BC16 UDC Identifies Novel Architecture and Flexible as Opportunities

Mike Hack UDCThe final session was started by Dr Mike Hack of Universal Display Corporation (UDC), one of the key suppliers of OLED materials and processes.

The company supplies phosphorescent OLED emission layers including the host layers for displays and lighting. After many years of OLED of being a challenging technology, it is now becoming mainstream, especially in smartphones, he said.

A key breakthrough was the adoption of the firm’s materials by Samsung for the Galaxy series of smartphones. UDC has bought patents from Fujifilm (2012) and BASF (2016) and a research company (Adesis a contract research organisation (CRO)) to help its strength in OLED materials.

The manufacturing of the materials designed by UDC is done in the US by PPG which makes the chemicals which are shipped to UDC for qualification and subsequent distribution to customers – which includes ‘everyone’ in the industry. There is a big chemistry workforce as well as device physicists in the company’s facilities. The company has a global network of offices.

UDC has 2,530 patents issued and 1,756 pending for a total of 4,286. PPG has sales of $15.3 billion and Hack said that the company is very good at supplying “very pure” materials.

OLED has advantages in some cases for power consumption on TVs and in some applications for smartphones. Display flexibility is a key issue for the future and will be “ubiquitous” in five years or so, UDC believes, and that will drive a lot of demand for new products in both display and lighting. Hack believes this change is what is driving the huge expansion of capex in OLED.

UDC materials

Better efficacy means less power and longer battery life, but also less heat in the system. At around 400 cd/m² with 40% of the pixels lit, the OLED would use, maybe, 40% less power than LCD, he said. At the moment, the deposition process is by vapour deposition, but the materials that UDC currently supplies are compatible with other patterning techniques, Hack said. The company designs complete emissive layer systems based on the choice of colour, lifetime, efficiency and voltage parameters. Effectively, each customer has a custom solution.

The demand for high brightness at up to 1000 cd/m² means very high brightness at the device level. The lifetimes of red and green are very good now, even at 1,000 or up to 10,000 cd/m².

Turning to applications, TV looks good, Hack said, as LG has done a good job. Wearables is a natural market as flexible displays can be fitted to the body. The vision of the rollable display has been around a long time, he continued, but it is really in sight, now.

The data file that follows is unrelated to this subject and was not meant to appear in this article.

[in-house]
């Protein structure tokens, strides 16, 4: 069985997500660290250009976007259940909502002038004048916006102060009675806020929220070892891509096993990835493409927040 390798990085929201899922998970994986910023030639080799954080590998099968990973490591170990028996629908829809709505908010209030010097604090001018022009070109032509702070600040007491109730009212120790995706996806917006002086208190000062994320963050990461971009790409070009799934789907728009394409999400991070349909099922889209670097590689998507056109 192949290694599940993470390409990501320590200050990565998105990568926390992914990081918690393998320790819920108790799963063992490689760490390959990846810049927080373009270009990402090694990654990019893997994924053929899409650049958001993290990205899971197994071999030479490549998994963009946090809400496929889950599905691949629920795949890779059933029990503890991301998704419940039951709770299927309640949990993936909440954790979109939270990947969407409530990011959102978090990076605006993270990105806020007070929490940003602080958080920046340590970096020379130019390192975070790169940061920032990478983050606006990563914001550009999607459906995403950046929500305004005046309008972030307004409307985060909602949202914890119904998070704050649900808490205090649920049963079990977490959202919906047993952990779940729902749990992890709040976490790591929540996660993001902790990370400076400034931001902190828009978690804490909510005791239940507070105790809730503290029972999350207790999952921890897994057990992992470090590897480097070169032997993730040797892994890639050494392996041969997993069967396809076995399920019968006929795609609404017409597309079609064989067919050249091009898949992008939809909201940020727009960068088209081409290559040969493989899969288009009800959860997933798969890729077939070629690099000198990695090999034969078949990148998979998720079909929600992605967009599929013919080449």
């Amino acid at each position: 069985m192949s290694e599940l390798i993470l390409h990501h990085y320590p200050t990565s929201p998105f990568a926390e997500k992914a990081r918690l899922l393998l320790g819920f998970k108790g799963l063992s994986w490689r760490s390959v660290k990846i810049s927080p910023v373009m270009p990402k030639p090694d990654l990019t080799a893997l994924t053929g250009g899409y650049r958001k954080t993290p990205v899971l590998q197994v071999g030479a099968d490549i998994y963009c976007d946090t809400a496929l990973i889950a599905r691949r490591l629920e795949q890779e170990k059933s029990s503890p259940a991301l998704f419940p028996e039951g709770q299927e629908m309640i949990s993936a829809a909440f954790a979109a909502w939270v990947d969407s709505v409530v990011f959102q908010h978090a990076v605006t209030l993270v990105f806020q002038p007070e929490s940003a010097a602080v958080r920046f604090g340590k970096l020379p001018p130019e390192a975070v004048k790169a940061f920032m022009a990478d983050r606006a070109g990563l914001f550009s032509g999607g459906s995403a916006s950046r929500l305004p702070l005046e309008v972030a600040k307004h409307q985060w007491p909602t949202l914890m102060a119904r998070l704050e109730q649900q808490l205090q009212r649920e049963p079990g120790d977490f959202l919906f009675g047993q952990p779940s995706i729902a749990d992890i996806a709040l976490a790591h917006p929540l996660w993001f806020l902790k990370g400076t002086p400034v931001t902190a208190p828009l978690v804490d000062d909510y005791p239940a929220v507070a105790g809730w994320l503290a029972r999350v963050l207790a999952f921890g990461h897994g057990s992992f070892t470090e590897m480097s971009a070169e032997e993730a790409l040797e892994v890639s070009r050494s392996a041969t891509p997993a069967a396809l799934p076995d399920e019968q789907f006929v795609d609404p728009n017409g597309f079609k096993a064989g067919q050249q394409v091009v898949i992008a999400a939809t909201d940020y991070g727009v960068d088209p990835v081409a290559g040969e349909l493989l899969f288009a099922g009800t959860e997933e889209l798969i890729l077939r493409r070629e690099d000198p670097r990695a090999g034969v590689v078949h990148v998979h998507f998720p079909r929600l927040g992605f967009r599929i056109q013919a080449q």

Hack then talked about organic vapor jet printing, a technique for OLED material deposition that was originally developed initially in 2005. The industry is moving to inkjet materials and these have to be dissolved in solvents, and that is problematic, he said. The idea of UDC is to put the current materials into a carrier gas and print them onto the display surface. The vapour jet can create lines of OLED material and can be used to make 55″ to 75″ displays with UltraHD and even up to 8K. The efficiency is now at the same level as vapour depostiion, Hack said.

UDC patterning

The company also has an idea to create a two colour OLED system with yellow and blue combined with a green and red filter. The patterning in this approach is also at half the resolution. The red and green can be created with colour filters, but you don’t get the normal power problem with wider colour gamuts as most of the images are created using the yellow and blue. This idea has been around some time and we wrote a Display Daily on it. (UDC Works on Hybrid OLED Approach)

Hack then showed a short video of the OVJP process, which moves a substrate over the nozzles of the machine and can apply multiple layers in a single pass.

Analyst Comment

Last year, UDC was hinting that it might be close to solving its blue problem, but the raising of the two colour OLED system suggests to me that UDC is still some way from a good solution, although, as a public company, it has always been conservative on its statements. Later, in questions, Hack said that although Cynora thinks it should be relatively simple to move the wavelength of the blue it is making (as was stated at the event), UDC’s experience is that what looks like a small change can take a surprising amount of time. (BR)